Plasma and serum specimens offer an efficient, non-invasive option suitable for many research purposes, including biomarker discovery. Since up to 80% of laboratory errors can be traced to preanalytical variables during collection, processing and storage, it is imperative that laboratories observe proper procedures when collecting whole blood and processing it into plasma and serum samples.1-3 Recently, Lee et al. (2016) evaluated the impact of delayed separation of whole blood on cytokine concentrations in these specimen types.4
To do this, the research team measured the concentration of 16 cytokines after delaying whole-blood centrifugation at room temperature at three time points (4, 6 and 24 hours). They compared these with the values found for specimens separated within two hours of collection.
The team reports that some values were stable under all experimental conditions for serum concentrations (IL-17A and MCP-) and plasma concentrations (IL-5, IL-17A and MIP-1α). In serum samples, five cytokines (IL-1β, IL-6, IL-8, MIP-1α and MIP-1β) showed significant elevation (>/=5-fold) after a 24 hour delay, with a tendency to increase as the delay increased. In plasma specimens, three cytokines (IL-1β, GM-CSF and sCD40L) demonstrated significant elevation (>2-fold) after a 24 hour delay, and one (IL-7) showed slight (40%) but significant elevation.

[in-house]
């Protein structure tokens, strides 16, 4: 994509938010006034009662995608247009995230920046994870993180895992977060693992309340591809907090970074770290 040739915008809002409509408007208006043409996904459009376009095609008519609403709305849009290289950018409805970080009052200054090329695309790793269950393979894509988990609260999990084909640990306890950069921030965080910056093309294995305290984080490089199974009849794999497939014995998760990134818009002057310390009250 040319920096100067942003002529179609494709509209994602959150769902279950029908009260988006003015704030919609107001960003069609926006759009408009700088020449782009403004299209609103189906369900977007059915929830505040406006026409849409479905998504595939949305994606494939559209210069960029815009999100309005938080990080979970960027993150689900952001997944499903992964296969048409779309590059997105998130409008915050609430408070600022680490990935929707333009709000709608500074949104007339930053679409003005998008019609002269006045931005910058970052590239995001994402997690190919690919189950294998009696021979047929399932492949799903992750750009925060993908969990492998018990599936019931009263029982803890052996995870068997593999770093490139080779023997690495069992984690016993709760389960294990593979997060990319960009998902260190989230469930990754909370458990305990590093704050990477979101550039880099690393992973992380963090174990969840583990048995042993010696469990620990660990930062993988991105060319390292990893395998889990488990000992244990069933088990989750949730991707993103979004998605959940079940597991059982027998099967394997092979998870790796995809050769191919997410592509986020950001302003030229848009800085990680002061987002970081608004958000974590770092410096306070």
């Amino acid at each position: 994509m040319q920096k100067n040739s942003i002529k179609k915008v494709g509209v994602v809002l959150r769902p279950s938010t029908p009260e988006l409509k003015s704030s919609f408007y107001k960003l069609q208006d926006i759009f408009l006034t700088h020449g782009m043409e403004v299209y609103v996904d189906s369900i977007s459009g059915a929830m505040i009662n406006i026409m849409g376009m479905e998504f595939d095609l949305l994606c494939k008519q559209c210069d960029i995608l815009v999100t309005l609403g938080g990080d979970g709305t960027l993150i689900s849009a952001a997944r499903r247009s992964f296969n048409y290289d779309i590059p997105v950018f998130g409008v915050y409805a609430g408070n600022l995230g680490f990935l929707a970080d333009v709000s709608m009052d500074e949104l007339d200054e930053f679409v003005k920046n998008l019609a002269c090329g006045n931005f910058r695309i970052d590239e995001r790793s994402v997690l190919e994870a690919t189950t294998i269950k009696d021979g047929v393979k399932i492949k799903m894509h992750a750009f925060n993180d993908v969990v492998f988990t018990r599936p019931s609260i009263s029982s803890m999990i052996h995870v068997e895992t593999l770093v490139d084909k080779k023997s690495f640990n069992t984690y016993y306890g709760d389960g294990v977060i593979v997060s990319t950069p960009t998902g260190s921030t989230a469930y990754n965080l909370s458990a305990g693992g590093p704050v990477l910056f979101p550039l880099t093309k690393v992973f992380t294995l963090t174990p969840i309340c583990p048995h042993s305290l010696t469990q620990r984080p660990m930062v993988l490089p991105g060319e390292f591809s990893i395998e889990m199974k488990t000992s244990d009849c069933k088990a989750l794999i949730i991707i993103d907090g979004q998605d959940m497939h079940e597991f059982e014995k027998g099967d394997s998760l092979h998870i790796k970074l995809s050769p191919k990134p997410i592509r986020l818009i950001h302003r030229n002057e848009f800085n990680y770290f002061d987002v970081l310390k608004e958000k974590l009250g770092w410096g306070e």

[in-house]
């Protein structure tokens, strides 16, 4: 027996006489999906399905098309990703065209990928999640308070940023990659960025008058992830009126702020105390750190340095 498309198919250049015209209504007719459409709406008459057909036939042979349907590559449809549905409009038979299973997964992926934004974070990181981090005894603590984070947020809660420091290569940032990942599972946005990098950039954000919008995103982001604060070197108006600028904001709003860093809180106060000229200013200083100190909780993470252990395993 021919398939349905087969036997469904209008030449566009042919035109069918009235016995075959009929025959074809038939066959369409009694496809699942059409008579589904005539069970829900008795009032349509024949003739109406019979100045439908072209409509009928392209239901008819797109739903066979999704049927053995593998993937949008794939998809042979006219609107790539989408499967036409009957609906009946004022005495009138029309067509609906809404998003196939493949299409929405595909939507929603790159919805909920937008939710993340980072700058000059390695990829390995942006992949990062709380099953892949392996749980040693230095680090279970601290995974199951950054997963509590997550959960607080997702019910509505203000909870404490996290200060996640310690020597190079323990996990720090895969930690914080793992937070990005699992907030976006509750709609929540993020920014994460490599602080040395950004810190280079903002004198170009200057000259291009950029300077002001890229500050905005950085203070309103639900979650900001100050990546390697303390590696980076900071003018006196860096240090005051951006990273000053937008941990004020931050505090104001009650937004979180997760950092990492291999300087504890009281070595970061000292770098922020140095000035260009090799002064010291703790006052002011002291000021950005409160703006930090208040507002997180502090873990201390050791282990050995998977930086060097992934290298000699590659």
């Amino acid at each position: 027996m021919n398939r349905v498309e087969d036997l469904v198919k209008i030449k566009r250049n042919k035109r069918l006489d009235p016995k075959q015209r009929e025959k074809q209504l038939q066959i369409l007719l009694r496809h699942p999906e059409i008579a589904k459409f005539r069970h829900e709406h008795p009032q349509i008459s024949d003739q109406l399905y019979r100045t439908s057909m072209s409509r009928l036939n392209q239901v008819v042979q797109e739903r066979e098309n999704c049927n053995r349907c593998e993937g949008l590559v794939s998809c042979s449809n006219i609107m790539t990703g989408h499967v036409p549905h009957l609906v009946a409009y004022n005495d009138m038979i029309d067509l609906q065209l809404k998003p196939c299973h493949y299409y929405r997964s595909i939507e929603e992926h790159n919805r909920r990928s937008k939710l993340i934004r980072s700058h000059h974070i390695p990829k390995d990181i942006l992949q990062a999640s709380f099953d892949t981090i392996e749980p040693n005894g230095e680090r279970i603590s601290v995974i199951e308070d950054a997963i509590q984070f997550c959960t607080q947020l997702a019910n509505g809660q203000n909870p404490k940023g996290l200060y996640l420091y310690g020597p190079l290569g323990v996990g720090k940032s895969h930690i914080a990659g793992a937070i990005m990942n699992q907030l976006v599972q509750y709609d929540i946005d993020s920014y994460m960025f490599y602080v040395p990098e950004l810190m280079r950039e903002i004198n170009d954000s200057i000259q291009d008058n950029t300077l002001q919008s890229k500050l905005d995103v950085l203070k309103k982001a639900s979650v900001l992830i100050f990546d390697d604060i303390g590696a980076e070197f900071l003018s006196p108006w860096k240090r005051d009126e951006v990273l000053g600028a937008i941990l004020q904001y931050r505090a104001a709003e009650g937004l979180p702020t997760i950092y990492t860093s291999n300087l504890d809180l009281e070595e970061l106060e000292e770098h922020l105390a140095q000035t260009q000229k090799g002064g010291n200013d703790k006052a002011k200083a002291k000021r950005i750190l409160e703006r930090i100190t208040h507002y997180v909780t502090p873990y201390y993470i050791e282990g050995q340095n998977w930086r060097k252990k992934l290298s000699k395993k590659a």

The team re-evaluated cytokine concentration at a later time point (48 hours). In both sample types, one cytokine (IL-17A) showed no change. In serum samples, the researchers reported wide variations (>5-fold) for five cytokines (IL-1β, IL-6, IL-8, MIP-1α and MIP-1β). In plasma samples, they found significant elevation (>2-fold) for four cytokines (IL-1β, IL-7, MIP-1α and sCD40L).
These findings point to the critical nature of prompt processing of these sample types. Further, the authors indicate that six cytokines (IL-8, MIP- 1α and MIP-1β in serum; IL-1b, GM-CSF and sCD40L in plasma) demonstrated potential utility for diagnosing delayed separation of whole blood.
Lee et al. recommend researcher access to processing data for the samples they choose via markers or standardized coding of preanalytical variables. They offer the Biospecimen Science Working Group of the International Society for Biological and Environmental Repositories’ Standard PREanalytical Code (SPREC) as a model for this.5
1. Lippi, G., et al. (2006) “Preanalytical variability: The dark side of the moon in laboratory testing,” Clinical Chemistry and Laboratory Medicine, 44 (pp. 358–365).
2. Carraro, P. and Plebani, M. (2007) “Errors in a stat laboratory: Types and frequencies 10 years later,” Clinical Chemistry, 53 (pp. 1338–1342).
3 Carraro, P., et al. (2012) “Exploring the initial steps of the testing process: Frequency and nature of pre-preanalytic errors,” Clinical Chemistry, 58 (pp. 638–642).
4. Lee, J-E., et al. (2016) “Impact of whole-blood processing conditions on plasma and serum concentrations of cytokines,” Biopreservation and Biobanking, 14(1) (pp. 51–55). doi: 0.1089/bio.2015.0059.
5. Betsou, F., et al. (2010) “Standard preanalytical coding for biospecimens: Defining the sample PREanalytical code,” Cancer Epidemiological Biomarkers and Prevention, 19 (pp. 1004–1011).